Help Privacy Policy Disclaimer
  Advanced SearchBrowse




Journal Article

Cultural evolution of precise and agreed-upon semantic conventions in a multiplayer gaming app


Morin,  Olivier
The Mint, Max Planck Institute for the Science of Human History, Max Planck Society;

External Resource
Fulltext (restricted access)
There are currently no full texts shared for your IP range.
Fulltext (public)

(Publisher version), 2MB

Supplementary Material (public)
There is no public supplementary material available

Morin, O., Müller, T. F., Morisseau, T., & Winters, J. (2022). Cultural evolution of precise and agreed-upon semantic conventions in a multiplayer gaming app. Cognitive Science, 46(2): e13113, pp. 1-26. doi:10.1111/cogs.13113.

Cite as: https://hdl.handle.net/21.11116/0000-000A-0F29-9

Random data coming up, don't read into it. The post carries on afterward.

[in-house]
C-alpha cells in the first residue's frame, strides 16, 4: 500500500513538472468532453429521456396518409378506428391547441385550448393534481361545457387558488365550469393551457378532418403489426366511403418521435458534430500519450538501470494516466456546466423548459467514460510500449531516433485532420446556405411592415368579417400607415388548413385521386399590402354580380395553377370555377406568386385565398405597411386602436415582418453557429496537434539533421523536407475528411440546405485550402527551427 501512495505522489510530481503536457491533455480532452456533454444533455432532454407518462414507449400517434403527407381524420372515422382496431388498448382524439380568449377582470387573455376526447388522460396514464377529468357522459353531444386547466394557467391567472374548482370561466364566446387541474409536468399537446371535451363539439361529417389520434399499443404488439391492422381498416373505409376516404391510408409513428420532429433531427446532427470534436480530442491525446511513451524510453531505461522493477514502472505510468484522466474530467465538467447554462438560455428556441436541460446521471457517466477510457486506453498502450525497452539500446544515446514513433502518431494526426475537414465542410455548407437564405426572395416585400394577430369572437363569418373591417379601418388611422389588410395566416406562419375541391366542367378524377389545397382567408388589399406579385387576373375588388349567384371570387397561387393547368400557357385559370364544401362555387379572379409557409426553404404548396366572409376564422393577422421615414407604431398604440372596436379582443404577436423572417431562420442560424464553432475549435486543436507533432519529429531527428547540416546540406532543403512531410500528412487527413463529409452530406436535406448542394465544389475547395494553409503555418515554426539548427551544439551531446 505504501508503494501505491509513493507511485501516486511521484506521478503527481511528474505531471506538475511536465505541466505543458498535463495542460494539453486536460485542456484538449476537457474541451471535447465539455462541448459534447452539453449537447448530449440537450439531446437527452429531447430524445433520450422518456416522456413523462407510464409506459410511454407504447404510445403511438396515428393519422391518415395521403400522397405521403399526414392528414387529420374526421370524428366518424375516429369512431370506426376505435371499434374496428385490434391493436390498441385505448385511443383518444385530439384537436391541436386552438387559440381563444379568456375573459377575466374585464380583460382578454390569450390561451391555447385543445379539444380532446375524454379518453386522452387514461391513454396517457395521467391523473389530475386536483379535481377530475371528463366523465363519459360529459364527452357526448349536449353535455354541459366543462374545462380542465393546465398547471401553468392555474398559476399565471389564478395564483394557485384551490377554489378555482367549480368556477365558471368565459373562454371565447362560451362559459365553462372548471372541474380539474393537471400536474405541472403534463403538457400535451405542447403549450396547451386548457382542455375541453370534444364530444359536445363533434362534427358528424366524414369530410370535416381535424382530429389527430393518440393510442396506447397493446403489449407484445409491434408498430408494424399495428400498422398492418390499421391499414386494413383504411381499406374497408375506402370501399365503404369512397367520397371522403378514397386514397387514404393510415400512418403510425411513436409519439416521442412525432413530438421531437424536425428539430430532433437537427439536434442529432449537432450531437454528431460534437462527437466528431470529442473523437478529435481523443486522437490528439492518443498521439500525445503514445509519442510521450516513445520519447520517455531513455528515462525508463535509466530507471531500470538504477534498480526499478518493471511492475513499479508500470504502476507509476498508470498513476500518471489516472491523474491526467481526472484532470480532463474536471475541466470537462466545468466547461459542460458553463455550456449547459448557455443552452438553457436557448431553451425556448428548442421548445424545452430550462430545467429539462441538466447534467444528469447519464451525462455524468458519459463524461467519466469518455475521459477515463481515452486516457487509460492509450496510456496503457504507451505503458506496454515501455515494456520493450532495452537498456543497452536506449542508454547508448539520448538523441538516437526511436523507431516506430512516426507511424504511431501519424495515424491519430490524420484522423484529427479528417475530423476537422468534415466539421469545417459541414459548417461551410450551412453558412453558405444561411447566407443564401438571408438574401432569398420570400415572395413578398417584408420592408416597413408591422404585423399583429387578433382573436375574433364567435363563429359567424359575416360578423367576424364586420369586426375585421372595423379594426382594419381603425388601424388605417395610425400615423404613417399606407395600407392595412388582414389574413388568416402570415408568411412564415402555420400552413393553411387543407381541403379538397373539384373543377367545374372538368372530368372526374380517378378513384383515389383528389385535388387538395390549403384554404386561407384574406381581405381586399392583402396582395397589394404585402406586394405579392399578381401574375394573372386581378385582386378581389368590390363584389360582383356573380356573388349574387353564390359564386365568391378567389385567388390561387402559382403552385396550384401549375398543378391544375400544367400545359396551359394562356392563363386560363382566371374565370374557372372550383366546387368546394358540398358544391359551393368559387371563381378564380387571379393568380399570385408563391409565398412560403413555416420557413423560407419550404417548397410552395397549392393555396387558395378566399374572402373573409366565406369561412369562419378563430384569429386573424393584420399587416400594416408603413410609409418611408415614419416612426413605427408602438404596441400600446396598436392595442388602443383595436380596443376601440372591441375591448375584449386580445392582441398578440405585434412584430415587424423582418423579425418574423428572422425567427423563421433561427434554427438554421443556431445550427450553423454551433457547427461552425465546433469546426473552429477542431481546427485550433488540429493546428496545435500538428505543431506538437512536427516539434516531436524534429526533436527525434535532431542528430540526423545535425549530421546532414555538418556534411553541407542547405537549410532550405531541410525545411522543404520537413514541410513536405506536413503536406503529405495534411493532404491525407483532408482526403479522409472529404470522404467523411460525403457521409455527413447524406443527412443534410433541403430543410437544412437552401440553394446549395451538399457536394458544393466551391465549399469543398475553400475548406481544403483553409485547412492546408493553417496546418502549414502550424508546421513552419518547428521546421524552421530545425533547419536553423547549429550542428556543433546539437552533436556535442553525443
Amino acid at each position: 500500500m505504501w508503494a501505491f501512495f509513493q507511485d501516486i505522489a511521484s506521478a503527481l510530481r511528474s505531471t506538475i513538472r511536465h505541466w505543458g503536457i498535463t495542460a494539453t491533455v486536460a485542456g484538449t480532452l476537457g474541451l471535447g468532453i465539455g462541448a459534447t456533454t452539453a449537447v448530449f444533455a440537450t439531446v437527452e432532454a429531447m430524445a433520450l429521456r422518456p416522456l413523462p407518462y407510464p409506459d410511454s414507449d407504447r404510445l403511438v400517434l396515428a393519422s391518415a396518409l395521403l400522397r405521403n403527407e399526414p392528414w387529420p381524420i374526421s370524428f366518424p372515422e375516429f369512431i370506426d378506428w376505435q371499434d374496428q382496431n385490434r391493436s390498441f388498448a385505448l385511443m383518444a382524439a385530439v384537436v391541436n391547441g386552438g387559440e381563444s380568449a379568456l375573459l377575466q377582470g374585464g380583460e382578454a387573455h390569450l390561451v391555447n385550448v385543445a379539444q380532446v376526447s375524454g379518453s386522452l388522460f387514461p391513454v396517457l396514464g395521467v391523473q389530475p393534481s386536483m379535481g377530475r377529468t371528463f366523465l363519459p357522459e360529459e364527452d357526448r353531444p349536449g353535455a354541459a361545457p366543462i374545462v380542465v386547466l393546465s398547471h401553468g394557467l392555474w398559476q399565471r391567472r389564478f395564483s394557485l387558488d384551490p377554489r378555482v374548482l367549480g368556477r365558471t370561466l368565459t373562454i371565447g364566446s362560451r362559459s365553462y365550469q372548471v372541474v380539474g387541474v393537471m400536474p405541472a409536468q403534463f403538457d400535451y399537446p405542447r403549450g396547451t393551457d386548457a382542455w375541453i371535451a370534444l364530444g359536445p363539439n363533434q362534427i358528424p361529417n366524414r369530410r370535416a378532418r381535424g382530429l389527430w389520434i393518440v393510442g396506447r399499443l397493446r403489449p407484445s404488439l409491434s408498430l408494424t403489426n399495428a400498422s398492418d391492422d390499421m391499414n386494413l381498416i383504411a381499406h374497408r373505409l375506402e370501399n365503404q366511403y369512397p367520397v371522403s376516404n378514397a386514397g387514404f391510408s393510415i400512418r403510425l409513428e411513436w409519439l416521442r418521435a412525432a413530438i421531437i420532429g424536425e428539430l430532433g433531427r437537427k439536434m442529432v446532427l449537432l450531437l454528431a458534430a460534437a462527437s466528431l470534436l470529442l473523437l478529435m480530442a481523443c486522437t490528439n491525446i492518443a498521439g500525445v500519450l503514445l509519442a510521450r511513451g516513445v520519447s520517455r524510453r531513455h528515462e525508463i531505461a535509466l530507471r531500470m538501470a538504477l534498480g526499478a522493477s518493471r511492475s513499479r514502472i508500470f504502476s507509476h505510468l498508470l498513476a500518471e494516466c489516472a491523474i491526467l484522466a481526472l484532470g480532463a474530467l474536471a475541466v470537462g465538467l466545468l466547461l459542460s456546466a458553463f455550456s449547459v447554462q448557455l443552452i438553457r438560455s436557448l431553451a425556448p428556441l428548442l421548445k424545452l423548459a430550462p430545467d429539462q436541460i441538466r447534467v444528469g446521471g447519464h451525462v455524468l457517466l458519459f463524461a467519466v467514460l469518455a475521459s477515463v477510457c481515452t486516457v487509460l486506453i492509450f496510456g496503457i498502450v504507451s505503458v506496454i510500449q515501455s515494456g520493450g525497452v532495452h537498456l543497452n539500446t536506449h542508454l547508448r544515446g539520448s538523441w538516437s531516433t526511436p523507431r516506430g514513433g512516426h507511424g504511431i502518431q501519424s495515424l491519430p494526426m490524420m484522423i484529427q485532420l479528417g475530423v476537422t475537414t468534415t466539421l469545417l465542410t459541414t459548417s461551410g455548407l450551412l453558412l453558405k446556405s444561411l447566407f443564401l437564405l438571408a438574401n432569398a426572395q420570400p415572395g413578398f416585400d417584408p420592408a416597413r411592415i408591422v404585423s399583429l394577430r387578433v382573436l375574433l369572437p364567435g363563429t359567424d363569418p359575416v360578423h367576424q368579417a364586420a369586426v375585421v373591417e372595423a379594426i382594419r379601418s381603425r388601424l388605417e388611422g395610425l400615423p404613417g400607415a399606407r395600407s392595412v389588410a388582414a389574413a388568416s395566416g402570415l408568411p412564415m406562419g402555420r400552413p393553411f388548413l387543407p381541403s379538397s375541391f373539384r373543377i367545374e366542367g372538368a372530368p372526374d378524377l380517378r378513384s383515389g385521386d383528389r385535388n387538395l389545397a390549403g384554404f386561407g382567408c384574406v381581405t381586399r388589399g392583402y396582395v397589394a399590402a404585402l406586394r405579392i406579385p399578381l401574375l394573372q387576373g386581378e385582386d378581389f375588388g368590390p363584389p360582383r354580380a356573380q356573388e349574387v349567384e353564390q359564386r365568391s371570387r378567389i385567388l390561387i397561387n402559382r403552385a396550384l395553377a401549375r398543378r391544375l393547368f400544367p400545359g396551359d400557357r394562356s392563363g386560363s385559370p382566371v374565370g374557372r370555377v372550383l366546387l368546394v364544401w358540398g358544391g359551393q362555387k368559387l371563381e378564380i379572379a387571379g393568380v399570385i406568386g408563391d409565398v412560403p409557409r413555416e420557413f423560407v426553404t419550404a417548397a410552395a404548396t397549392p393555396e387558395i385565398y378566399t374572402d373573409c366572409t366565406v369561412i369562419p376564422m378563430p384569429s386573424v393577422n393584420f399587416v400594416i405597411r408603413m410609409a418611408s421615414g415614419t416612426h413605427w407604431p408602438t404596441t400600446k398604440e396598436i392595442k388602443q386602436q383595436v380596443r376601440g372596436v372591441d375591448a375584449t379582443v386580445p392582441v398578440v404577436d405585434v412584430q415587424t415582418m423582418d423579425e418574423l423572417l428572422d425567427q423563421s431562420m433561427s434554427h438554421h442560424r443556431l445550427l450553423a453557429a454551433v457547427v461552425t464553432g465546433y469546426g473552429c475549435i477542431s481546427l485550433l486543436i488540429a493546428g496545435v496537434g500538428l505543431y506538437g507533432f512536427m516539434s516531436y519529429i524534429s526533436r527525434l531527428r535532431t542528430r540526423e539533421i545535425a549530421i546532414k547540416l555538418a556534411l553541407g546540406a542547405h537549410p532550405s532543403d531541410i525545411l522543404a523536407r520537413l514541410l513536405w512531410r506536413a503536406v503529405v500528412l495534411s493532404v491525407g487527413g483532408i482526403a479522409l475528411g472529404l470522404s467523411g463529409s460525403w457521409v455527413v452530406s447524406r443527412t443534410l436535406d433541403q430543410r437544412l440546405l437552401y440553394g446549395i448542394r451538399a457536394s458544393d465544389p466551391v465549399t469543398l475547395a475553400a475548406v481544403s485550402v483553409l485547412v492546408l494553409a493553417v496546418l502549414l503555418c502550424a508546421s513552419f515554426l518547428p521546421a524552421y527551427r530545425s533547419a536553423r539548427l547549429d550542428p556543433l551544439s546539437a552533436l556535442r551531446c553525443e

The amount of information conveyed by linguistic conventions depends on their precision, yet the codes that humans and other animals use to communicate are quite ambiguous: they may map several vague meanings to the same symbol. How does semantic precision evolve, and what are the constraints that limit it? We address this question using a multiplayer gaming app, where individuals communicate with one another in a scaled-up referential game. Here, the goal is for a sender to use black and white symbols to communicate colors. We expected that the players’ mappings between symbols and colors would grow more specific over time, through a selection process whereby precise mappings are preferentially copied. We found that players become increasingly more precise in their use of symbols over the course of their interactions. This trend did not, however, result from selective copying of precise mappings. We explore the implications of this result for the study of lexical ambiguity, Zipf's Law of Meaning, and disagreements over semantic conventions.